Tuesday, October 6, 2015

Third Angle pitches new music in library racks at Mount Angel Abbey

Photo credit: Tom Emerson Photography

Guest review by Curtis Heikkinen

Over the past several years, there has been considerable discussion about the need to alter the way classical music is presented to the public. The Third Angle New Music program (Light and Music in Aalto’s Library), presented at the Mount Angel Abbey on Sunday (October 4), provided a glimpse into one possible future for classical music concerts (at least for small ensembles). The concert I attended was one of six given over the course of two days and was designed to celebrate the Abbey Library. Third Angle’s imaginative program featured works by two Finnish composers: Magnus Lindberg’s Clarinet Quintet from 1992, and Einojuhani Rautavaara’s “Herran Rukous” (“The Lords’ Prayer”) from 1973. The program also included two Gregorian Chants, the “Antiphon for St. Benedict” and “Psalm 8,” by the Capella Romana vocal ensemble. The program specifically consisted of an initial recital in which the quintet was performed, an audience exploration of the library, with accompanying sounds and words, and a finale that featured the vocal works.

Photo credit: Curtis Heikkinen
 Magnus Lindberg is certainly one of our most important living composers. His body of work includes a large number of orchestral pieces, including his Clarinet Concerto from 2002, a work that deserves a Portland performance, and a substantial number of works for smaller ensembles, including a superb trio for clarinet, cello and piano from 2008. The clarinet trio is probably a little easier listen than the clarinet quintet, which consists of a single movement just shy of twenty minutes long.

Lindberg has described the piece as “insect like,” which would not be an unreasonable description. A dissonant work of great intensity, the quintet features an attractive beginning in which the clarinet commences the proceedings, after which the strings quickly join in. The score thereafter is quite dense. For me, the most interesting portions of the work occur at roughly the 10 minute mark. At that point, after some relatively introspective passages for the clarinet, the intensity is increased substantially as the clarinet explores the extremes of its register. The effect was seemingly one of extreme anguish. For an admirer of musical dissonance, this was heady stuff. It was at this point that the insect analogy seemed most appropriate. The intensity decreased a bit toward the end of the piece, which ended ambiguously with the clarinet dispatching the final notes in a manner that reminded me somewhat of the finale of Sibelius’s Fifth Symphony.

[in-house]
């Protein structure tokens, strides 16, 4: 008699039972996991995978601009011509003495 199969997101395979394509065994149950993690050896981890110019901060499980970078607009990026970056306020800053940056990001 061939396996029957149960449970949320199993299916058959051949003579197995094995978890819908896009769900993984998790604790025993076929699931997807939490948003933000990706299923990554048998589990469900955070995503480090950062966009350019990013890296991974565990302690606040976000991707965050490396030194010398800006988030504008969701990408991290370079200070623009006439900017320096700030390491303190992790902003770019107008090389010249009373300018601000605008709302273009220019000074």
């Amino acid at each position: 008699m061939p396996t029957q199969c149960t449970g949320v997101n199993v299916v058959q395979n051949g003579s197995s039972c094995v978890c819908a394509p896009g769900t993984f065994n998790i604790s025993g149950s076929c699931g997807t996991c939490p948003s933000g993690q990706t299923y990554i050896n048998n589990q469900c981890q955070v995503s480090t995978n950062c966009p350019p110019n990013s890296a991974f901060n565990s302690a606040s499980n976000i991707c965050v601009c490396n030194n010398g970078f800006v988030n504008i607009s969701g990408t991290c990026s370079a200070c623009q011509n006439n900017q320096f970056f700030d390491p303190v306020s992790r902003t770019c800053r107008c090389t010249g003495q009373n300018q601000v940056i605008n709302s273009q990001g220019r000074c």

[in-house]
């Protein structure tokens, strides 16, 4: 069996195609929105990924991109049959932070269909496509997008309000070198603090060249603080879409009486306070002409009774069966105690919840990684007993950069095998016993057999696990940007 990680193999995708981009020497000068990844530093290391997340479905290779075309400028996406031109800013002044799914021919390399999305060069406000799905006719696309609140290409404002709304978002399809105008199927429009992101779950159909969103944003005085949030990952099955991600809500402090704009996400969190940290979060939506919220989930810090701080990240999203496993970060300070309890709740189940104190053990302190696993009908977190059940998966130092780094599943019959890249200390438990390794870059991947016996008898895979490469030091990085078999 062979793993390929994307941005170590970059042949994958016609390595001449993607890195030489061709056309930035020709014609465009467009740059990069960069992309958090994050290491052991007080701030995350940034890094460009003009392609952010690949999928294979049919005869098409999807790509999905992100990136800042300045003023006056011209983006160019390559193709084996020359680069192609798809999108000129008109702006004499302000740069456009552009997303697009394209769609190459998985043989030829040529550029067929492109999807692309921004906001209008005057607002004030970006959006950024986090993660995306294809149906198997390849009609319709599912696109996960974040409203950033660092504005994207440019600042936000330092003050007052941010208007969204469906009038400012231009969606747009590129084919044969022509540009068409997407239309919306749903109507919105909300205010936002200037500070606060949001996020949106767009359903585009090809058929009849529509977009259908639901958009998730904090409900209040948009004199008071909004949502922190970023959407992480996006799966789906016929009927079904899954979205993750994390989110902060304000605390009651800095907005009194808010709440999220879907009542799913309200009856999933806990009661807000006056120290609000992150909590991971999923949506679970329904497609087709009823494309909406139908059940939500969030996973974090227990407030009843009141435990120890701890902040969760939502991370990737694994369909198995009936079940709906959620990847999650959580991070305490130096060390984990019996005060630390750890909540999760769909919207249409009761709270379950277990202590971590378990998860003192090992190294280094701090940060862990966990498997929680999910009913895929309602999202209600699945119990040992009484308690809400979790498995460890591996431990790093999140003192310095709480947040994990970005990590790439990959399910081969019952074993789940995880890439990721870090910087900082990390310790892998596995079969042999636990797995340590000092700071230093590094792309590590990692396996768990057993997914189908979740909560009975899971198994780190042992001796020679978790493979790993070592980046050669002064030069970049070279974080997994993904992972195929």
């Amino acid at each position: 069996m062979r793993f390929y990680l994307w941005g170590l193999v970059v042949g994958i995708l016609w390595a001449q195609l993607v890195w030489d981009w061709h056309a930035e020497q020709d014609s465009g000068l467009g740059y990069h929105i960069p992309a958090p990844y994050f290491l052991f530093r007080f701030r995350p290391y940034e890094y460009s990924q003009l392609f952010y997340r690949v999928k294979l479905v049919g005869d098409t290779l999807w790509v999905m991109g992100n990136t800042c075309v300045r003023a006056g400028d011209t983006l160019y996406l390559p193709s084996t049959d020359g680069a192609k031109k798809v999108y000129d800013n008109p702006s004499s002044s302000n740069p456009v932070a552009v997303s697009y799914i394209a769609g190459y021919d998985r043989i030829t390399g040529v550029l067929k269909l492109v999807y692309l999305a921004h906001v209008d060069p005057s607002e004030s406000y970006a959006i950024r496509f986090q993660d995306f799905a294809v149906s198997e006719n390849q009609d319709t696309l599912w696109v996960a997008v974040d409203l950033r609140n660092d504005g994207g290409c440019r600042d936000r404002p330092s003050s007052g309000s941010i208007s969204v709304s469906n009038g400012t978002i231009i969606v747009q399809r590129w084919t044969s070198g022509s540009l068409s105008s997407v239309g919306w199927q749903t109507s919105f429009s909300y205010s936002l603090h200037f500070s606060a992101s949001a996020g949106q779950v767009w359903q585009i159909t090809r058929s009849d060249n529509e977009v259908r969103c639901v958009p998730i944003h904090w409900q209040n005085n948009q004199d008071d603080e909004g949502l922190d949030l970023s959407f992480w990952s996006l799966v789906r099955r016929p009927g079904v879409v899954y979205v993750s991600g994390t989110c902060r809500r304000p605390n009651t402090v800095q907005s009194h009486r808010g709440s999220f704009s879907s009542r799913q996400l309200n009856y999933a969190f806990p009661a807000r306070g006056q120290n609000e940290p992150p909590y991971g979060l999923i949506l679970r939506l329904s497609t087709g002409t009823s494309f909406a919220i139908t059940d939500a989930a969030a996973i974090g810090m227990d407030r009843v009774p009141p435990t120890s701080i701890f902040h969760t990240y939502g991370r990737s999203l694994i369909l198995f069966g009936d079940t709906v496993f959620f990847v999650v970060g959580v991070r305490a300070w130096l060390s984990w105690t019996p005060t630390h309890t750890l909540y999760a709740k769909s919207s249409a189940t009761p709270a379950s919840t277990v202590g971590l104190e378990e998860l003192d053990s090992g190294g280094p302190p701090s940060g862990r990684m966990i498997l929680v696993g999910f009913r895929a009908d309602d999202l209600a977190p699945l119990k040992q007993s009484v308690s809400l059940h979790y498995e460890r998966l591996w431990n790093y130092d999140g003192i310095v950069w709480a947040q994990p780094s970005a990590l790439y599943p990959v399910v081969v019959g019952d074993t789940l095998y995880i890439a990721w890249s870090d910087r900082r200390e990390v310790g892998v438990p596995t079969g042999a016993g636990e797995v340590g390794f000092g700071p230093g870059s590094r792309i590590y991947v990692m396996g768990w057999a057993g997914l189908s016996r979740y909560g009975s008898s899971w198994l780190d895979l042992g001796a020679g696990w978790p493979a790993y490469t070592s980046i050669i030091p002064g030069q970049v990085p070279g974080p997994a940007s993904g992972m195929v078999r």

Before the concert, I had some concerns about the unusual format that required the musicians to play this demanding work three times on Saturday and three more on Sunday. Sitting in on the next to last performance, I wondered if the considerable demands of the piece would result in some loss of focus after so many performances. My concerns were quickly put to rest. Louis DeMartino gave a bravura performance of the demanding clarinet portion, which required him to play continuously. He was ably accompanied by violinists Ron Blessinger and Greg Ewer, violist Charles Noble, and cellist Marilyn De Oliveira. The performance hall was suitably intimate and, from where I sat in the rear of the hall, comfortably contained the extremes of pitch.

After completion of the recital portion of the program, the musicians led the audience to the library, where we were encouraged to explore the magnificent facility as the string players spread out to various stations where they drew their bows across wine glasses filled with precise amounts of fluid. This was intended to create a perfect pitch designed to match the resonant frequency of the building. The eerie sound effect continued as members of Cappella Romana recited the words of the library’s architect, Alvar Aalto, at various positions throughout the library. Any initial discomfort I may have felt as a result of this most unusual way of integrating audience and library into the program quickly dissipated. It seemed a most ingenious and effective way to introduce the audience to the beautifully designed library.

Photo credit: Tom Emerson Photography
Eventually, the members of Capella Romana gathered in the center of the library for the recitation of the Gregorian Chants. I expected a lot from that ensemble and was not disappointed. The members performed the chants with a lovely tone. The concert concluded with the Rautavaara’s “The Lord’s Prayer” for mixed choir, which featured exquisite balance and faultless intonation. Given the library’s fine acoustics and spiritual nature of the work, the conclusion to the concert was most moving.

Photo credit: Curtis Heikkinen   

Photo credit: Curtis Heikkinen

Curtis Heikkinen became a classical music fan after moving to Oregon over 30 years ago. He is especially fond of 20th Century and contemporary composers. He believes that, in order for classical music to prosper, performers, orchestras, and radio stations must find a way to move beyond standard repertoire.

1 comment:

Anonymous said...

it was a magical experience!